A Brief Description of Early Years Learning Framework Portfolio – Term Paper Example

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The paper " A Brief Description of Early Years Learning Framework Portfolio" is a  remarkable example of a term paper on education. This Early Years Learning Framework describes a 0-2 old child care room at Delin Preparatory school. The room is dominated with toys for the babies to play with, beddings for them to sleep on when they become sleepy, a display of pictures to keep the babies alert to avoid them becoming boredom, and the room is colorfully painted. There are also books written in simple English, particularly for the 1 to 2 years old babies who are taught how to read and sound letters as well as identify symbols by their names.

The room also has a section to keep the food prepared by parents for their children. Therefore, their educators are keen to the needs of the babies, particularly when they feel hungry they readily provide them with food. The room accommodates 20 children who are mostly babies and toddlers, both girls and boys. The majority are in the age group of 1-2 years. The toddlers also learn how to walk, talk with others, and are taught how to eat by the educators.

Basically, the framework provides a detailed discussion of the five learning outcomes for children whose age ranges from birth to 2 years in the identified room. The learning outcomes include, children have a strong sense of identity, they are connected with and contribute to their world, children have a strong sense of wellbeing, confident as well as involved learners and they are effective communicators. Such outcomes are enriched by the learning experiences of children through purposeful actions directed by educators and families (Carr, 2001). In this Early Years Learning Framework, there is a provision of an outline of how Delin is facilitated as an environment for the babies and toddlers’ learning.

The framework also highlights the highly desirable skills and knowledge as well as attitudes that are required of early childhood educators and with suggestions on how the learning opportunities of children can be enhanced. A brief description of own understanding of the EYLF The Early Years Learning Framework (EYLF) is very important since it provides an outline of the key principles as well as significant practices that strengthen and guide the work of the entire early childhood educators.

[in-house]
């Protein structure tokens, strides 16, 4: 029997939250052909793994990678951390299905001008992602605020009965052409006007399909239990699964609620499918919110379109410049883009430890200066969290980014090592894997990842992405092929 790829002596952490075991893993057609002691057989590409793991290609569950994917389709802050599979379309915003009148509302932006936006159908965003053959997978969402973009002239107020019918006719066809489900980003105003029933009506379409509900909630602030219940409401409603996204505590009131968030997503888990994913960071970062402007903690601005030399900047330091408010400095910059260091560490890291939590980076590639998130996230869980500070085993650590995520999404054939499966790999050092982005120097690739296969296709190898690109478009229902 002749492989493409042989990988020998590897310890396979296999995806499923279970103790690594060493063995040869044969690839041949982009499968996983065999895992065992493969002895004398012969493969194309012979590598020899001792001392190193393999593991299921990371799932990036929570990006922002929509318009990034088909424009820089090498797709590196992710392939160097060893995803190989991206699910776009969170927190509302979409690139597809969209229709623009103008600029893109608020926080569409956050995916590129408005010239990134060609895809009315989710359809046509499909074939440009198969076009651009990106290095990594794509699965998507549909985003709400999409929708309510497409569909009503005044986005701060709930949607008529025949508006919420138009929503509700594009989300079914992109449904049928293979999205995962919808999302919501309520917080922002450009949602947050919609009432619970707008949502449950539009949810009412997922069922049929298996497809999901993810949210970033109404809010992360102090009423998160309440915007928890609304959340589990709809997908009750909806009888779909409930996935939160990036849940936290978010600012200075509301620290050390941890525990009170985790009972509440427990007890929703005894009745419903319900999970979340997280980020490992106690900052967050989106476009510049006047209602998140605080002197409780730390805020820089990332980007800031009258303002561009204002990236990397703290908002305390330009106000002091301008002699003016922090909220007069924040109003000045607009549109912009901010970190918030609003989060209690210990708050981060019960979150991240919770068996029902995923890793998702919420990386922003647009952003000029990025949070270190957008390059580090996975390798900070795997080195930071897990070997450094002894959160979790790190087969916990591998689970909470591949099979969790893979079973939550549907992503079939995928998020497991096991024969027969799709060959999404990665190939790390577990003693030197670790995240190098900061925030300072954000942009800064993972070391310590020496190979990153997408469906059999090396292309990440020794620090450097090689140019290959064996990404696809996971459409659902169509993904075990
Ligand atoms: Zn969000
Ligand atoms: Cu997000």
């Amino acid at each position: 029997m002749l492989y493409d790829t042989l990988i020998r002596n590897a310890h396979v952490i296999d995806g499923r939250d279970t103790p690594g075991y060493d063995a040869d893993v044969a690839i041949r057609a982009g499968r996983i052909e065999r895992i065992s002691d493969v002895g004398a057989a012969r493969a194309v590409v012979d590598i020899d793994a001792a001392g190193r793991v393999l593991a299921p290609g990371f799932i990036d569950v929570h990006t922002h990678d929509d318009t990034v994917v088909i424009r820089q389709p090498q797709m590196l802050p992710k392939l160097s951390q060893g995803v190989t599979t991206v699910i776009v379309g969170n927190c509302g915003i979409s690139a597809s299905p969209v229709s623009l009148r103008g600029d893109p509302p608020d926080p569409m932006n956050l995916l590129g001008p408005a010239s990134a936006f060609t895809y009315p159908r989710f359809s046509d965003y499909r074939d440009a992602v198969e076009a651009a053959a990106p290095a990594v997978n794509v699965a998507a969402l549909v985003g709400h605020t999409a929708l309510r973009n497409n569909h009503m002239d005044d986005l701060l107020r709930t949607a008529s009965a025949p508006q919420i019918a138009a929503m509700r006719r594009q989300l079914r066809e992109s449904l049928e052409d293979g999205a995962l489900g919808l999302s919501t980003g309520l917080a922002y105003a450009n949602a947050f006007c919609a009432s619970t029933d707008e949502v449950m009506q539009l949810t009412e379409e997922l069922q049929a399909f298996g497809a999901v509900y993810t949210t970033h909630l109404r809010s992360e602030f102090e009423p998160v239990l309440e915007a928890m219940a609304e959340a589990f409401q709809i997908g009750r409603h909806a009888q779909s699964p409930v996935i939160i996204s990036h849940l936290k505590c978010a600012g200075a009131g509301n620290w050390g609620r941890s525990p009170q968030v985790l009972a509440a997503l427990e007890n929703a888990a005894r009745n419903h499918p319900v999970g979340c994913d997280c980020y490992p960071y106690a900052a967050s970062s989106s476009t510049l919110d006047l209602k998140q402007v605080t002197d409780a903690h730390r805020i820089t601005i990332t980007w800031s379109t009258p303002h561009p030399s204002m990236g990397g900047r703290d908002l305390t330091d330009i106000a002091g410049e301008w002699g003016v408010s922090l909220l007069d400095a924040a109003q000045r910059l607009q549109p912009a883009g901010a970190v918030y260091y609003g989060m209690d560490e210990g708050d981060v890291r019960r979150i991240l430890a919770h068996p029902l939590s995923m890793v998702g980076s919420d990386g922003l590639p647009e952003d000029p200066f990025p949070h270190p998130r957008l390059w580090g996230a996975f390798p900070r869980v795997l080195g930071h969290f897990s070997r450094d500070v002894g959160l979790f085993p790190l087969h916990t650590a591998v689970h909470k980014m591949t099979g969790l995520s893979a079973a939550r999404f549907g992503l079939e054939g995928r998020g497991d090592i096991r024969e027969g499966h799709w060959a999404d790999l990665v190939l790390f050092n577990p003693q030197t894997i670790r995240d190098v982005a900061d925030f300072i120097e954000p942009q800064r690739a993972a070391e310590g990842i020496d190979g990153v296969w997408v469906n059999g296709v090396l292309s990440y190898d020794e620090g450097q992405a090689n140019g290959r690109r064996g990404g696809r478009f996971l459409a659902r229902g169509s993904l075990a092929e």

In addition, EYLF clarifies the current understanding of how most of the young children learn. This implies that EYLF is used to enrich the learning experiences of children through purposeful actions that are majorly facilitated by educators and their families. Therefore, the early learning environment framework is more or less applicable to services that cater to the children within the birth to five years age group. Such environments include preschool, family daycare, occasional care, kindergartens, long daycare, and playgroups. Early Years Learning Framework is underpinned by the principles, practices as well as outcomes that essentially support and enhance the young children’ s learning.

This is guided from birth through five years of age and their transition to other or higher levels of learning. The framework strongly emphasizes on play-based learning since play is considered as the best vehicle for young children’ s learning which provides the most appropriate stimulus to develop their brains. Furthermore, it recognizes the significance of communication and language, for instance, early literacy, numeracy, social and emotional development (Fleer & Raban, 2005).


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Brooker, L., & Woodhead, M. (Eds.). (2008). Developing positive identities. Milton Keynes: The Open University.

Fleer, M., & Raban, B. (2005). Literacy and numeracy that counts from birth to five years: A review of the literature.Canberra: Department of Education, Science, and Training.

Hertzman, C. (2004). Making early child development a priority: Lessons from Vancouver. Ottawa: Canadian Centre for Policy Alternatives.

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Woodhead, M., & Brooker, L. (2008). A sense of belonging. Early Childhood Matters (111), 3-6.

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